Icons of the Feast Days

The Crucifixion from St. Sophie
Ukrainian Orthodox Sobor, Montréal, QC

Every saint has his or her own feast day and some have more than one. Additionally, there are feast days that commemorate certain events. While most of the “event” icons are based on Scripture, the Church also recognises some feasts commemorating events that happened many years after the final books of the bible were written.

The Feast of Feasts

Pascha is the Feast of Feasts and the greatest day on the Church calendar. However, the Our Lord’s resurrection is intrinsically linked to His death on the cross. It is through both His death and resurrection that humankind is redeemed. Therefore, we cannot properly celebrate the resurrection on Easter Sunday without first solemnly commemorating Christ’s death on Great and Holy Friday.

Icons of both these events are generally plentiful in Ukrainian churches. An icon of the crucifixion must be written with great dignity without unduly dwelling on Our Lord’s suffering as is often the case in Western Rite ecclesiastical art. Generally, the icon will feature Christ’s mother and St. John the Apostle at the foot of the cross because Holy Scripture makes it clear that they were there at the time. However, there are sometimes others featured such as St. Mary Magdalene.

For many years iconographers portrayed the resurrection with Christ rising from the tomb in victory with a banner in one hand. While Christ’s resurrection was the greatest victory of all time, Scripture does not describe it in terms of banner waving or puffs of smoke. Such elements demonstrate more artistic license than conforming to scripture. Nonetheless, this artistic tradition cannot be ignored even if it is waning and there are still iconographers that portray the resurrection in this manner.

Christ shatters the gates of hell in the resurrection icon -
St. Joseph Ukrainian Catholic Church, Winnipeg, MB

More and more iconographers are returning to authentic portrayals of the resurrection that either depict Christ’s decent into hell or depict the Myrrh Bearing Women arriving at the empty tomb.

The Twelve Major Feasts

The “Twelve Great Festivals” (the Dodekaorton) of the Church express fundamental Church teaching. St. Germanus called them “the pearls of the divine dogmas”. Icons for these major feasts are often found in a row above the major icons of the iconostas. However, they may be found virtually anywhere in a Ukrainian church. For example, there is no festal icon tier on the iconostas of St. John the Baptist Ukrainian Catholic Church in Ottawa; however, there are beautiful representations of the Twelve Great Feasts conspicuously placed elsewhere throughout the church.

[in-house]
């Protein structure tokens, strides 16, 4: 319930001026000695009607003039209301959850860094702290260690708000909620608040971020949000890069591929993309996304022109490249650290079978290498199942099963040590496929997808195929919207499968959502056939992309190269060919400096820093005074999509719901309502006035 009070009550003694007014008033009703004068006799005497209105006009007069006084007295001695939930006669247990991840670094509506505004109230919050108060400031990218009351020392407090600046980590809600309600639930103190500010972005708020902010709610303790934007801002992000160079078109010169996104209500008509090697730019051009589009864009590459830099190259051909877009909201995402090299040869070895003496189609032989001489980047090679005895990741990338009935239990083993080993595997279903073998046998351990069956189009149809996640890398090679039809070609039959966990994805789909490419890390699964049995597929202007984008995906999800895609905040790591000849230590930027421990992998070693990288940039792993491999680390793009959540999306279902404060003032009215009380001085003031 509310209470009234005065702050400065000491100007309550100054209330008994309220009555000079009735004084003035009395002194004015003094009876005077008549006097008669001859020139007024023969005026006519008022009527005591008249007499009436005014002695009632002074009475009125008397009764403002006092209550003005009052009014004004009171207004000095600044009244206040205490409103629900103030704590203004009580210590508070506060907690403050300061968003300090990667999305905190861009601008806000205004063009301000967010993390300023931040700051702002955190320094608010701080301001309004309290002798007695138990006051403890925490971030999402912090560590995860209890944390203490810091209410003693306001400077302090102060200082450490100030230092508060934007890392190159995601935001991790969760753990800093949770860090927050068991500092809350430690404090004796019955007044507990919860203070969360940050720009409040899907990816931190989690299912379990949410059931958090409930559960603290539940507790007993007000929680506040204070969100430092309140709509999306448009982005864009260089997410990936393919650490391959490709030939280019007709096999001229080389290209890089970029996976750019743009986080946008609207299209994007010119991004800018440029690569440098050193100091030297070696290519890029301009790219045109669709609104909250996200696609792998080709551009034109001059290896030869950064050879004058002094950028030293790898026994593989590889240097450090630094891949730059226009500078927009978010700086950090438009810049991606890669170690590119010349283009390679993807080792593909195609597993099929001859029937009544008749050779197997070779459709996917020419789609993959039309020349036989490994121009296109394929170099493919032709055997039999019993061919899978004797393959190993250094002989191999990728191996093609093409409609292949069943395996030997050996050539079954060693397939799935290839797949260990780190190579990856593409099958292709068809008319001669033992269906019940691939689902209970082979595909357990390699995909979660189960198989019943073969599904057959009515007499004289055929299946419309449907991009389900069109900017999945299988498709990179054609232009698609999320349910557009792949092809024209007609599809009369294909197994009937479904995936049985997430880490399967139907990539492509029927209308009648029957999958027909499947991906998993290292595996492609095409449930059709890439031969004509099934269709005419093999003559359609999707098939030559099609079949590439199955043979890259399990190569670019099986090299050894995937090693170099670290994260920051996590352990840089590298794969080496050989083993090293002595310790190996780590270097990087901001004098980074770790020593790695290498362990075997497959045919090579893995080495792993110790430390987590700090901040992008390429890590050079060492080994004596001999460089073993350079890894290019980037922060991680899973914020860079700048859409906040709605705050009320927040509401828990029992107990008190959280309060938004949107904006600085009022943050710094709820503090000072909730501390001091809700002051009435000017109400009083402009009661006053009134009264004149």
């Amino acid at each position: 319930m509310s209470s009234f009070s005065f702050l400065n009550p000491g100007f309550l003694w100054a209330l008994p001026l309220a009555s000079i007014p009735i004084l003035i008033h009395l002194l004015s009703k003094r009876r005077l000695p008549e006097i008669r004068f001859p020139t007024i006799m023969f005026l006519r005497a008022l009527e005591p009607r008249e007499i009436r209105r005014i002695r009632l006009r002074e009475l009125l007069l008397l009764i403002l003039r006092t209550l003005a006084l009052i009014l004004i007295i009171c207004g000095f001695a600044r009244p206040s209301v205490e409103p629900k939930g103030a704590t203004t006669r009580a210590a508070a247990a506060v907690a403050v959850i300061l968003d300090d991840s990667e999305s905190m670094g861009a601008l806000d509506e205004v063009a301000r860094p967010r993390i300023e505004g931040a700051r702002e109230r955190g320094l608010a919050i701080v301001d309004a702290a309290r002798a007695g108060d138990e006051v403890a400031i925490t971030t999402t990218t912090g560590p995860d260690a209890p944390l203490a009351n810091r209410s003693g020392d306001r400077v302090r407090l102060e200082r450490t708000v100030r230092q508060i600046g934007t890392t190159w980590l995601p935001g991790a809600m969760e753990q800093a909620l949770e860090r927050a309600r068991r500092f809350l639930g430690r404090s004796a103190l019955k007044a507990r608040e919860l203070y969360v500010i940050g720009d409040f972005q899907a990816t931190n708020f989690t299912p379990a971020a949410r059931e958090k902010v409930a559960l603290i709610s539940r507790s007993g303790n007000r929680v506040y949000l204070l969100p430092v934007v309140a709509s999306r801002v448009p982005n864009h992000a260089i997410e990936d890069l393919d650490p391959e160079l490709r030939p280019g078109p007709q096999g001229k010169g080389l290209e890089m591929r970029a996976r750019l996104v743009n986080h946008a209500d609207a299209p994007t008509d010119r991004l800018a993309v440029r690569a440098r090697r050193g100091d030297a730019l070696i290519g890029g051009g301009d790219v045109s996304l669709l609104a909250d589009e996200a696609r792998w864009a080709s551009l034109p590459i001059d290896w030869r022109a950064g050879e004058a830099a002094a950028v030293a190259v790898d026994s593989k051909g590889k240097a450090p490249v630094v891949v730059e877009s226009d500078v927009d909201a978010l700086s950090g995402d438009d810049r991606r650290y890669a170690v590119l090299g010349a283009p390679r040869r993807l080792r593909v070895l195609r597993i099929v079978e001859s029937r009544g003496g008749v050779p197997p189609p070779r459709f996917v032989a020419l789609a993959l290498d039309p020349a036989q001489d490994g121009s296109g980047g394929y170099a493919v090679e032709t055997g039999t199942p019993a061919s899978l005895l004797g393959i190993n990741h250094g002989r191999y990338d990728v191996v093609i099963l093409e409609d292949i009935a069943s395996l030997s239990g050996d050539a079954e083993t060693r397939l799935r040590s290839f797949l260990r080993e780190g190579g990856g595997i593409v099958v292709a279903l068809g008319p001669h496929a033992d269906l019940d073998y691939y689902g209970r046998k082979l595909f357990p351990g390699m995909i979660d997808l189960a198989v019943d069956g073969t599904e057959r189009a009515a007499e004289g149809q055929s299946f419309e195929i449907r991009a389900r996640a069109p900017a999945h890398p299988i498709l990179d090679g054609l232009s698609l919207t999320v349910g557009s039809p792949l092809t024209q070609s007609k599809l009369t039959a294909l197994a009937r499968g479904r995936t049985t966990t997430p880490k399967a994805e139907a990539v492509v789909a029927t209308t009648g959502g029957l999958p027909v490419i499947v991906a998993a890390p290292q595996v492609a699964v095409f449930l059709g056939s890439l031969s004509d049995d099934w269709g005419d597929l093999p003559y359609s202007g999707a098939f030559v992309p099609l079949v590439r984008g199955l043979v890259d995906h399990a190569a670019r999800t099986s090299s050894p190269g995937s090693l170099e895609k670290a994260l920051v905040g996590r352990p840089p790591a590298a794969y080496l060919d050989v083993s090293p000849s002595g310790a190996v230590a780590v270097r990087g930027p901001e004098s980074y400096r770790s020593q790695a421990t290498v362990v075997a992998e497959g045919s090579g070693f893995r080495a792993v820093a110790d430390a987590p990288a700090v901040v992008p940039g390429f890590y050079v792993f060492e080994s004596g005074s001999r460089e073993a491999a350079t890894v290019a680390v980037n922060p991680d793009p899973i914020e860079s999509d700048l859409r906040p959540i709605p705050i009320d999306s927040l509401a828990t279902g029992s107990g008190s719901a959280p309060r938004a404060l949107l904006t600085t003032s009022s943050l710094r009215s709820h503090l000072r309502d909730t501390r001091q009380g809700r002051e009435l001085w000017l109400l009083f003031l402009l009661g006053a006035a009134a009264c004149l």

The Dormition and Holy Cross icons -
St. John the Baptist Ukrainian Catholic Church, Ottawa, ON

The twelve major feasts mostly commemorate special events in the life of Jesus Christ and His mother. For Christ, they are the Nativity, the meeting in the Temple, the Baptism, the Transfiguration, the Entry into Jerusalem, the Resurrection, and the Ascension. For the Virgin Mary, they are her Birth, her presentation in the temple, the Annunciation, and the Dormition. In addition to these are added the Pentecost and the Elevation of the Cross.

Eleven of the twelve major feasts commemorate occasions that are described in Holy Scripture. However, the feast of the Elevation of the Cross is based on St. Helena’s work in recovering Christ’s cross in the fourth century.

The Feast of the Nativity -
historic Holy Trinity Ukrainian Orthodox Church, Canora, SK

Other Event Icons

Some icons portray biblical events that are commemorated as lesser feast days. For example, one such icon is the Wedding at Cana. The small town (now called Kanna) still exists in modern Israel and a significant percentage of its population is Christian. There one finds a church dedicated to the event in which Christ’s first recorded miracle took place.

Another great event that was given its own feast day is the Protection of the Blessed Virgin Mary (Покровъ). By tradition, an apparition of the Theotokos occurred at a church in Constantinople in the 10th century. It was here that she was seen to spread her veil of protection over all the people present. A great number of Ukrainian churches in Canada are dedicated to St. Mary the Protectress; although, Greek Catholic churches tend to use the name Patronage of the Blessed Virgin Mary. The feast is nonetheless the same. In Ukraine this feast has a strong tradition and it is almost as important as one of the 12 major feasts, so it is no surprise that there are a great many icons dedicated to the Protection in Canadian churches as well.

Protection of the Blessed Virgin Mary on the ceiling of St. Mary’s
Bukovynian Orthodox Church, Oshawa, ON

Within the Ukrainian tradition, there is a feast day that is often seen in the iconography of our churches. We celebrate the Baptism of Rus, which is the event in which Grand Prince St. Volodymyr decreed that the entire nation of Rus (the forerunner of Ukraine) must be baptized into Christ. In this icon one usually sees the Grand Prince looking on as Greek priests, newly arrived from the Byzantine Empire, are baptizing massive numbers of people in the Dnieper River. Vadym Dobrolige wrote an interesting example of this type of icon for St. Vladimir Ukrainian Orthodox Church in Vegreville, Alberta. The church is now an exhibit in the Ukrainian Cultural Heritage Village, east of Edmonton.

Baptism of Rus icon from St. Vladimir Ukrainian Orthodox Church in the Ukrainian Cultural Heritage Village, east of Edmonton, AB